Dienhart: Marking The Passing of a Legend

Dienhart: Marking The Passing of a Legend

Penn State, college football and the nation have lost an icon with the passing of Joe Paterno, who succumbed to a short battle with lung cancer. For almost the last 50 years, Paterno, 85, became the face of Penn State, if not the college football world. Prowling the sideline of Beaver Stadium in his pant legs rolled up exposing his white socks and sporting his famously thick, black glasses, Paterno would become the all-time winningest coach in major college history.

But Paterno meant so much more to the Penn State family. He wasn’t Coach, he was Paterno, he wasn’t Joe … he was “JoePa,” a beloved father figure from a black-and-white era who seemingly stood for all the right things even as the world and its values changed.

But despite all of the victories, all of the millions of dollars he and his wife donated to various university causes, Paterno’s legacy forever will be stained by the sex abuse scandal that cost him his job—and good name.

While Paterno faced no legal ramifications from the child sex-abuse accusations against former Penn State defensive coordinator Jerry Sandusky that shook the nation, many feel he fell short in his moral obligation to do more to stop the alleged abuse he was made aware of it in 2002 by an assistant.

Paterno said he told his boss—A.D. Tim Curley–about the abuse assistant coach Mike McQueary told him that he had witnessed between Sandusky and a youth, which was all Paterno legally was obligated to do. Paterno later said in November that “with the benefit of hindsight, I wish I had done more.”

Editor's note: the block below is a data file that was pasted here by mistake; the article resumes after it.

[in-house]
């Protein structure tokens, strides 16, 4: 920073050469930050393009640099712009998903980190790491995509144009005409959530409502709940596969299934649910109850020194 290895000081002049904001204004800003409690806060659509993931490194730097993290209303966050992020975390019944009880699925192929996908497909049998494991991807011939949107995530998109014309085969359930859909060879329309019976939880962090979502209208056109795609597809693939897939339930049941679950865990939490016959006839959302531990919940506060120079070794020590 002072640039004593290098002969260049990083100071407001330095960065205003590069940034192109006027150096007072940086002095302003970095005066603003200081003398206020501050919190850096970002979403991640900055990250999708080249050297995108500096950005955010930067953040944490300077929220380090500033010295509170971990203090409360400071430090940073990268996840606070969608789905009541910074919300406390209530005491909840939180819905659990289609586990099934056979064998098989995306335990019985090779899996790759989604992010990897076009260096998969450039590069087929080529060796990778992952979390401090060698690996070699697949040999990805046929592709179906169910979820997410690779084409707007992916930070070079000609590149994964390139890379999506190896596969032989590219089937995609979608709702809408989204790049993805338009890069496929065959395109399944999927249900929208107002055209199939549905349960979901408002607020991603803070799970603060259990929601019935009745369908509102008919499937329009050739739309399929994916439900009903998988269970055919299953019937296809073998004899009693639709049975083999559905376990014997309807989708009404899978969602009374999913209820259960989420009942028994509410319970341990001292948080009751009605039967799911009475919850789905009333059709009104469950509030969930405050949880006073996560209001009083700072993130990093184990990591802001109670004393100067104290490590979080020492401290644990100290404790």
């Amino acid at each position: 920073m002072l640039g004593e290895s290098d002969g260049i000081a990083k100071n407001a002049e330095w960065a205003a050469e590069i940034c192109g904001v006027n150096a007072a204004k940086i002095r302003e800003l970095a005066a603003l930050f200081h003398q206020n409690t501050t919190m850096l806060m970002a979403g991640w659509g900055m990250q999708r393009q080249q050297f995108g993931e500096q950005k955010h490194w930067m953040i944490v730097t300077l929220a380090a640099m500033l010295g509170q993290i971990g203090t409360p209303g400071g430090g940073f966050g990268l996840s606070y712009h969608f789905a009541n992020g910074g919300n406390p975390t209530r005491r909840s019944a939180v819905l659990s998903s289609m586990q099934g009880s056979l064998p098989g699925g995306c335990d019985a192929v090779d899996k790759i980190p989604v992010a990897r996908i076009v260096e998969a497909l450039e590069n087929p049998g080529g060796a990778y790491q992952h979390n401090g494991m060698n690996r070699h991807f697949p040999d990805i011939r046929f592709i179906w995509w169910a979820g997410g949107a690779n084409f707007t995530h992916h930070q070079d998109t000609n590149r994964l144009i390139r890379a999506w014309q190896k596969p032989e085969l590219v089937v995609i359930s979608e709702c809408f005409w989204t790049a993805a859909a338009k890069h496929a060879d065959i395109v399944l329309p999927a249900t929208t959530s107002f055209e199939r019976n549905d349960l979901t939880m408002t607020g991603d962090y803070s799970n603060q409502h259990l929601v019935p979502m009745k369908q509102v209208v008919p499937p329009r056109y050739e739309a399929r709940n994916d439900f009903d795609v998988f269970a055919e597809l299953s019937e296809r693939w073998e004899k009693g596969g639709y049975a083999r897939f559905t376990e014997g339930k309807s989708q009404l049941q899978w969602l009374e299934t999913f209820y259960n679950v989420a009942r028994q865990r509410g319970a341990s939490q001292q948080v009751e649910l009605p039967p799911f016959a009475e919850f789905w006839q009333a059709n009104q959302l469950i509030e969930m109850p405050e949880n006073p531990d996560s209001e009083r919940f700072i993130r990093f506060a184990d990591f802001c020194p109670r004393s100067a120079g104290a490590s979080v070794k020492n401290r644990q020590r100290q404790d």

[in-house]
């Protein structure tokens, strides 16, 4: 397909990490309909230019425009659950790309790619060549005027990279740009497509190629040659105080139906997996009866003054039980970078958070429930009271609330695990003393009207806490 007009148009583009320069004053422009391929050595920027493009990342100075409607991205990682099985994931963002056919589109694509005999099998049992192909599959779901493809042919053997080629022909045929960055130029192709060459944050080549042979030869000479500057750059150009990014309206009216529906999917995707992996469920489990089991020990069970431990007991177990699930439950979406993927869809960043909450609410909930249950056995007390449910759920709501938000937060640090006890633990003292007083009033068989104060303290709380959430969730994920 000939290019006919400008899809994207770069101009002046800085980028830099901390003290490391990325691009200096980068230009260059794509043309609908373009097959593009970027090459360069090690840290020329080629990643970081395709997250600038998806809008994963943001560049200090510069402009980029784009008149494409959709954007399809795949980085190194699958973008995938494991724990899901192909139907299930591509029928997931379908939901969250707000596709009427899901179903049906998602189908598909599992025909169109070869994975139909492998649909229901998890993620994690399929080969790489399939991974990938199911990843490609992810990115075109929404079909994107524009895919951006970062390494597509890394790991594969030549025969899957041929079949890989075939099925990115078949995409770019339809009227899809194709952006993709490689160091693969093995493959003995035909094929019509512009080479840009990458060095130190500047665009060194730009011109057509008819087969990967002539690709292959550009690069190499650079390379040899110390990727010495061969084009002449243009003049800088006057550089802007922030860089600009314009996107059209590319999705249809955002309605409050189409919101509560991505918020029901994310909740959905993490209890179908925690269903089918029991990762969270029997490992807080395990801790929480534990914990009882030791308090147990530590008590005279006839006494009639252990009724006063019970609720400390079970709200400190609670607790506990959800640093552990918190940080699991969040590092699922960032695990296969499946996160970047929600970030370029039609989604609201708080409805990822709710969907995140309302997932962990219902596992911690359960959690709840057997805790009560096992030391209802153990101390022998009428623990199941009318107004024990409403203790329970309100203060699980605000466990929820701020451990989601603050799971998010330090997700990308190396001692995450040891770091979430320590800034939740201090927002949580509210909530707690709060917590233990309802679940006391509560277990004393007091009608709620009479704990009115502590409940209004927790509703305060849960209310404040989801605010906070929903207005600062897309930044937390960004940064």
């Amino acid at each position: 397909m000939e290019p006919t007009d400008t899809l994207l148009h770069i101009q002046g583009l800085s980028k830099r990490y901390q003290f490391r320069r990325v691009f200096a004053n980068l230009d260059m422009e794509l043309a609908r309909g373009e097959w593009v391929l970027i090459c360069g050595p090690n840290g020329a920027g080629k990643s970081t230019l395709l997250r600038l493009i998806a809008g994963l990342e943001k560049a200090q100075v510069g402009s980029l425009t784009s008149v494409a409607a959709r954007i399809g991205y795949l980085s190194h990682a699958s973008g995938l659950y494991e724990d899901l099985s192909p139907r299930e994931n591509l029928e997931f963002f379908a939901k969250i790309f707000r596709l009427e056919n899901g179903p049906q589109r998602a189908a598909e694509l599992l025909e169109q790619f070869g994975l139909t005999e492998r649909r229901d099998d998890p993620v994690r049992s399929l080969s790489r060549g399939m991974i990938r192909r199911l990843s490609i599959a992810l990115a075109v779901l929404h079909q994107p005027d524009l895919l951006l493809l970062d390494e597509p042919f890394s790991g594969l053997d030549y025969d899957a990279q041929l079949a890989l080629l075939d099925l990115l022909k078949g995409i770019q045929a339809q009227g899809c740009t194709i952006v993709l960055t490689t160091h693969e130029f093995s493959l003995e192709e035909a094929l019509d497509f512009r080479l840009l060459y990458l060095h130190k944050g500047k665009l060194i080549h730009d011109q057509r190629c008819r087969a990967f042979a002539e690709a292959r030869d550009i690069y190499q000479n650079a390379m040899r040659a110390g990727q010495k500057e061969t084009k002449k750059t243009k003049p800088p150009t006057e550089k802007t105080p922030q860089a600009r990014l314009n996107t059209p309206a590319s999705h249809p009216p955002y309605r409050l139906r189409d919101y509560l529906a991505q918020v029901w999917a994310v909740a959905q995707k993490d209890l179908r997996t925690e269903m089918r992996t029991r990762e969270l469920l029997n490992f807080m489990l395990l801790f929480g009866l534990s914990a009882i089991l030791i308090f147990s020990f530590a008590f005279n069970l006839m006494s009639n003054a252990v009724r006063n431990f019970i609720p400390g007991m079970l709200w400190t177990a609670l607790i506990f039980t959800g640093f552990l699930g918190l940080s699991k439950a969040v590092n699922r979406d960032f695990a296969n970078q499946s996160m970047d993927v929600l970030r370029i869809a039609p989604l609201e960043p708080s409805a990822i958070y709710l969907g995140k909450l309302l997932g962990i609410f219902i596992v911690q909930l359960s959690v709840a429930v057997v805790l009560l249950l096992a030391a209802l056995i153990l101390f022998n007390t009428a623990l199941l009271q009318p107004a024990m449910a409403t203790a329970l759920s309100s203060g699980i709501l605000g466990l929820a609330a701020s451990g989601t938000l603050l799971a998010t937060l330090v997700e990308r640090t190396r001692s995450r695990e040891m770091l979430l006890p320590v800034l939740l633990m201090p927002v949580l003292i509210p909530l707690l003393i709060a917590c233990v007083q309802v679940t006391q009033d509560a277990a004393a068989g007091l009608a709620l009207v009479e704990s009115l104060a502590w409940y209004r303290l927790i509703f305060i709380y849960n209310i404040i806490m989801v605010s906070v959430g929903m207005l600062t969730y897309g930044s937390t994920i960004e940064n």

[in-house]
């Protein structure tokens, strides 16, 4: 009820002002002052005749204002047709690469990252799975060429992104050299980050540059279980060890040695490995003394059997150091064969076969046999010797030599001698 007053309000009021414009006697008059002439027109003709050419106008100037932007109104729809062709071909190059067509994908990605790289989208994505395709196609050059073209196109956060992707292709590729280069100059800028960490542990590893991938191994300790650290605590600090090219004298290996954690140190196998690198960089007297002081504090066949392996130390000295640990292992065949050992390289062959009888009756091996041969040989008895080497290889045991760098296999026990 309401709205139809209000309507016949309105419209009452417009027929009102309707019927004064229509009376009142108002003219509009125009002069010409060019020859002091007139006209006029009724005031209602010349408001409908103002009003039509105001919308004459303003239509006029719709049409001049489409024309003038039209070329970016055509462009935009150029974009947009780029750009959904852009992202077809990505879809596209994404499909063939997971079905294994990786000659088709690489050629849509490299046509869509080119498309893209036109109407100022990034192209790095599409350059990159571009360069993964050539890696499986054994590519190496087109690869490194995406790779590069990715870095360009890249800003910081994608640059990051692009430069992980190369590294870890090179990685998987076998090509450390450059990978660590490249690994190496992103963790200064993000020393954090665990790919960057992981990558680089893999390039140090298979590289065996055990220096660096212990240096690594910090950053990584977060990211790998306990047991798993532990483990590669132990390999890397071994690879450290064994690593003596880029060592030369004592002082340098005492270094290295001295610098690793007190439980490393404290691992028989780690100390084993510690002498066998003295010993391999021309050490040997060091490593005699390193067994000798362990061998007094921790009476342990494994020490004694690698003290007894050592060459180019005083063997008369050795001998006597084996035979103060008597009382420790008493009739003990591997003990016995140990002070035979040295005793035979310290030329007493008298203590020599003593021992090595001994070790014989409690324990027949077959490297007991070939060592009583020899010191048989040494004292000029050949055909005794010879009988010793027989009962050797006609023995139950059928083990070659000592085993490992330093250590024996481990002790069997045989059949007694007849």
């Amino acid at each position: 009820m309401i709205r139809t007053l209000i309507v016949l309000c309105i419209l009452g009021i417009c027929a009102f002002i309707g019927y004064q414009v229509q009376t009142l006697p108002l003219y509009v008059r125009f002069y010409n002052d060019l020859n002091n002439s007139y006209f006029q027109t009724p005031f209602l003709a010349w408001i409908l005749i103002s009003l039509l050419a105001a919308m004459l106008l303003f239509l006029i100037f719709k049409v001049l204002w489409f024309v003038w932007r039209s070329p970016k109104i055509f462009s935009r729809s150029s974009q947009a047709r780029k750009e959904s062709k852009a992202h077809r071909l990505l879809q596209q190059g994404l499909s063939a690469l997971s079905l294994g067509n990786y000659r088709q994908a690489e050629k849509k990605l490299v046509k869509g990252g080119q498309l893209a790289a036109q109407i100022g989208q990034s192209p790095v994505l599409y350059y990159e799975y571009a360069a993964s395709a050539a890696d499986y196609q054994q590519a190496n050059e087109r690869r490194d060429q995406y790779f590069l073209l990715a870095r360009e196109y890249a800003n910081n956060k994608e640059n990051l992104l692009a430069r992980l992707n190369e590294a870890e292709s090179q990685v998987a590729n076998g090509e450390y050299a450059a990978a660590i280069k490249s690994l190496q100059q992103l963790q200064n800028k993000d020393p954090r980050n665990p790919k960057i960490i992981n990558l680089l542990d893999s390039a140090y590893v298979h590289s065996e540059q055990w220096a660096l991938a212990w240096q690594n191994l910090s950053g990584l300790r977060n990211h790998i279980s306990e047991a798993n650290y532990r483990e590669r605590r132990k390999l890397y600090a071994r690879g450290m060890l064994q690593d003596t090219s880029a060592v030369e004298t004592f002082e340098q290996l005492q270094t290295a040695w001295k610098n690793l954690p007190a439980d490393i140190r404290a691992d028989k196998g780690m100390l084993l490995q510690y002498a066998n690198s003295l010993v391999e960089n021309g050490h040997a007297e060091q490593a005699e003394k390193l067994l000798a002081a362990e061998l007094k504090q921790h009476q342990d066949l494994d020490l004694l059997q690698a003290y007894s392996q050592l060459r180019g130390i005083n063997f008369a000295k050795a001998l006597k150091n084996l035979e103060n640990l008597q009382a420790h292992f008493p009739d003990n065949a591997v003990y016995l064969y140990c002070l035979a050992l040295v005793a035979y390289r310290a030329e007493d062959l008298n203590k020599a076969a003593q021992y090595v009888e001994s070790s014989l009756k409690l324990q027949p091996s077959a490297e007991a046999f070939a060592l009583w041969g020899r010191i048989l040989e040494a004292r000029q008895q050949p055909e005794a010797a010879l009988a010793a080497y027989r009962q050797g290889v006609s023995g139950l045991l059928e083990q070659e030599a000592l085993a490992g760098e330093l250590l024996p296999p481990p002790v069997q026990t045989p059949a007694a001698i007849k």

News of the child sex-abuse case broke soon after Paterno beat Illinois on October 29 to become the all-time winningest FBS coach with 409 victories. He subsequently was fired on November 8.

Earlier this month, Paterno spoke publicly for the first and only time since the scandal broke. In an interview with the Washington Post, Paterno said he was hesitant to make follow up calls about what he was told by McQueary because he didn’t want to be seen as trying to exert influence for or against Sandusky.

“I didn’t know which way to go … And rather than get in there and make a mistake,” Paterno told the Post, trailing off.

After arriving in State College, Pa., in 1950 as an assistant to Rip Engle, Paterno assumed command of the program in 1966. Over the next 46 years, he built Penn State into a national power. And in the process, he brought the university along with him, instilling an unshakeable pride in alums that’s embodied in the rousing “We are! Penn State!” chant that is the school’s prideful rallying cry.

Paterno’s on-field accomplishments are legendary. He coached five undefeated and untied teams, earning national championships in 1982 and 1986.Many think Paterno should have won more national crowns, as four of his perfect teams (1968, 1969, 1973, 1994) capped seasons by winning major bowls but weren’t accorded national championship status.

Paterno also had a big impact on the Big Ten, leading Penn State to three conference titles (1994, 2005, 2008) and a Rose Bowl championship after the ’94 season with a win over Oregon. Paterno is fifth all-time in Big Ten victories with 95.

The Sandusky investigation marches on at Penn State and is far from complete. But Paterno won’t be around to see how this sordid affair will be punctuated. Regardless, his legacy is cemented … all of the good along with the bad, sad and tragic end that no one could have envisioned being the way Paterno would leave the sport.

Find all of BTN.com senior writer Tom Dienhart’s work at www.btn.com/tomdienhart, follow him on Twitter at @BTNTomDienhart, send a question to his weekly mailbag here, and  subscribe to his RSS feed.

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